Cry to the End of Your Tears

Author: Emily Munoz

Crying to Help with Grief

Let's face it — crying can be uncomfortable. Not only is it hard to see others cry (and don't worry, at TAPS, you'll never cry alone), it's hard to put your emotions out there for others to see. Early in my grief, I remember crying in grocery stores, in line at the post office, in church. I cried in the shower. I cried every time I drove. And, most of the time, I chose not to care. Because I wasn't done  — I was not finished crying.

We can't always let ourselves grieve openly and tearfully, but when we can, it's worth it  — it's important to cry to the end of your tears. When you do, you'll know two things.

First, you'll know that you're finished with this round of tears. You'll help yourself understand that, even though it often feels as though you'll cry forever, there is an end. There is a unique reassurance that comes from emptying yourself completely and knowing that, for that moment, you have allowed yourself to grieve as much as you needed — and that there is a stopping place.

Second, something happens in the moments after a really good cry. Having released all that you are holding in, you've also made room for something new. I've never reached the true end of a good cry and not found a special peace — one that I can't explain or understand. It's as though crying to the end of our tears awakens us to the enormity of our unburdening. The pain is still there, but it feels different. There's a sacred calm — moments where the spiritual and emotional wrestling is over.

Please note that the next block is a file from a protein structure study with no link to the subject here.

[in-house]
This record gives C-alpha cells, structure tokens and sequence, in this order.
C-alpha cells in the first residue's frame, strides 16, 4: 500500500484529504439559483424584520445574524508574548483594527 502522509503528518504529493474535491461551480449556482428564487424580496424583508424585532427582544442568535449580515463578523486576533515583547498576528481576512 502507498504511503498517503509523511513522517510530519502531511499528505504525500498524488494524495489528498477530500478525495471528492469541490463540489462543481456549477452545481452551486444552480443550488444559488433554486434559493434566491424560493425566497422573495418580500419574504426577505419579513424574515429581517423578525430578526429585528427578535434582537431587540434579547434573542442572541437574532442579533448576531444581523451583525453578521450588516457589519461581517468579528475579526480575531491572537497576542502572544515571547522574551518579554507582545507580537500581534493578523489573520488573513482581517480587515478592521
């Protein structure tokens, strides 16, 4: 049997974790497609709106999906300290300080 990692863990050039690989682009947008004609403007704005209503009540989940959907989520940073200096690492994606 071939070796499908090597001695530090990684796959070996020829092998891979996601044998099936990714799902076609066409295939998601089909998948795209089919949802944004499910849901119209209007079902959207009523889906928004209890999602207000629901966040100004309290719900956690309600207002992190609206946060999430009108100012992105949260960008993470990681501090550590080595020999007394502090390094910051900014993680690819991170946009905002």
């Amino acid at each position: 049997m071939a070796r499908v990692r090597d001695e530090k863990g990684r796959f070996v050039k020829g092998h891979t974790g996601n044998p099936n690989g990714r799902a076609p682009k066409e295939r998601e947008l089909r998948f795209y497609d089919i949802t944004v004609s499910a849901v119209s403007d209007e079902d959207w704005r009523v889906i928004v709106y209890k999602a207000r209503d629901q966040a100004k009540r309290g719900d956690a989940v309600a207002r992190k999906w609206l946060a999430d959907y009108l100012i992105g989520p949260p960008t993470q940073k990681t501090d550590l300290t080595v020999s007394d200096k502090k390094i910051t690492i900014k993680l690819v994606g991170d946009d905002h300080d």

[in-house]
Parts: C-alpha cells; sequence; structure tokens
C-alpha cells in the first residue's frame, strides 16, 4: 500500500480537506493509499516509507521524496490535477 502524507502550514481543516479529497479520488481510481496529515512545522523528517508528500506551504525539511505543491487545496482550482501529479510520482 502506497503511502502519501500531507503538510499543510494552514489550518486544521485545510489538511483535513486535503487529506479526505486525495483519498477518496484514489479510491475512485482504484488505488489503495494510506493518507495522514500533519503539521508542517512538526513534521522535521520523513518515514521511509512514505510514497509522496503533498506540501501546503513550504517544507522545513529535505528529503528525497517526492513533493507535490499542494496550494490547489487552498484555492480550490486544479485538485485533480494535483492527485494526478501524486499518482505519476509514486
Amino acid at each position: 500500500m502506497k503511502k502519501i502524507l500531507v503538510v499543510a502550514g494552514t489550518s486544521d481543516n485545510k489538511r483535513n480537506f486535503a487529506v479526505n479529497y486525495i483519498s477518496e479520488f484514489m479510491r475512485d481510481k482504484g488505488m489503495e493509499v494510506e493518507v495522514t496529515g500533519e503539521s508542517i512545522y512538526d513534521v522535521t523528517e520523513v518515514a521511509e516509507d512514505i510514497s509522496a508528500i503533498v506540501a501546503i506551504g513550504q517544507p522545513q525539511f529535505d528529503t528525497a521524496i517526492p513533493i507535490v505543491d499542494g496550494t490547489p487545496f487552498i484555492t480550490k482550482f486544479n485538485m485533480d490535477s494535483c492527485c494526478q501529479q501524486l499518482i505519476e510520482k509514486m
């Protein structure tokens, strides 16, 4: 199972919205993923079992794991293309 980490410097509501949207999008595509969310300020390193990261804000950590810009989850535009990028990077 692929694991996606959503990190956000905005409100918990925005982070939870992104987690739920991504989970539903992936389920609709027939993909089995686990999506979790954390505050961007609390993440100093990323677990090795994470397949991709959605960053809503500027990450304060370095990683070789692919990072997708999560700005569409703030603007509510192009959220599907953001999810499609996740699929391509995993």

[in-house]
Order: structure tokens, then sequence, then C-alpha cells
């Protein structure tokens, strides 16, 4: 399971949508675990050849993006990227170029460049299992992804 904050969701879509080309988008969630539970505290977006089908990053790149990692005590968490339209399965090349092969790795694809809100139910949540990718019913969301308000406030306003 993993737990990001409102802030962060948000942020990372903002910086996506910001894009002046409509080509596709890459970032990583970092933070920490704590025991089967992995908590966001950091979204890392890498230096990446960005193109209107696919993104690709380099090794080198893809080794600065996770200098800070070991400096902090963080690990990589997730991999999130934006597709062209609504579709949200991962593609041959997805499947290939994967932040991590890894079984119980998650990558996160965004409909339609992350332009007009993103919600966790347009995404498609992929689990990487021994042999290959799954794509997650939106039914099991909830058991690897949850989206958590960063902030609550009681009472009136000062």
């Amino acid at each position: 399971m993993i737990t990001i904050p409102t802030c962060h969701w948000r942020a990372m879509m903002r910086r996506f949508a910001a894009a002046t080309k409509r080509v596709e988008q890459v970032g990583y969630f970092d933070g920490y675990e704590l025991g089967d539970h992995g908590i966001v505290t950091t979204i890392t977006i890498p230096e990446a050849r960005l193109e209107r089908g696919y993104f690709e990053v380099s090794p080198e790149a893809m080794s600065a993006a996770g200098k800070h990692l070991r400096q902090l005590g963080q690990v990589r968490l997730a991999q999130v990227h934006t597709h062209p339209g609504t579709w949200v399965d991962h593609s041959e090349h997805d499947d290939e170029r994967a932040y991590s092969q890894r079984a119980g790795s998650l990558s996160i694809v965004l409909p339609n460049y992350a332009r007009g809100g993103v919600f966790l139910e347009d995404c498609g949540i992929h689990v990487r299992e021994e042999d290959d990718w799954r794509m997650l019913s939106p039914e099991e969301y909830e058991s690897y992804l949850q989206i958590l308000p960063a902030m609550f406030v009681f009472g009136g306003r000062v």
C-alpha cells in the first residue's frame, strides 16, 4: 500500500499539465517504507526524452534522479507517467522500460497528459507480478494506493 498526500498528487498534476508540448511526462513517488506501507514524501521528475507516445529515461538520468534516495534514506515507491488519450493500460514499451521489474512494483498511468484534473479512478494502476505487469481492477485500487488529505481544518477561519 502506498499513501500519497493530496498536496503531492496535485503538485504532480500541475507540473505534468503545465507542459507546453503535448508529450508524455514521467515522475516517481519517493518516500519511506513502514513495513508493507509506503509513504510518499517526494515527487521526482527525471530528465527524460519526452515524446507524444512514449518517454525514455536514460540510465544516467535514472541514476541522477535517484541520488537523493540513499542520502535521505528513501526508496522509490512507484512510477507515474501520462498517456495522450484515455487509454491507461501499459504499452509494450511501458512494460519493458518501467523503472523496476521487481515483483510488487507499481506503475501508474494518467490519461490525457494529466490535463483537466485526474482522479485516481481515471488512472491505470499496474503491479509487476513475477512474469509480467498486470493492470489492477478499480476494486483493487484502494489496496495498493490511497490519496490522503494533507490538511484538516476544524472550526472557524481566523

We will always miss our loved ones, and it may be that you can't imagine a world where you're finished crying. But there is something waiting for you at the end of every round of tears — of that I am certain.


From the pen of…

Emily Muñoz is the Director of TAPS Health and Wellness Initiatives and the surviving spouse of Army Capt. Gil Muñoz. Emily is living a personal campaign to be the person her late husband loved - and is using the Inner Warrior program to empower survivors to do the same.

Related Articles: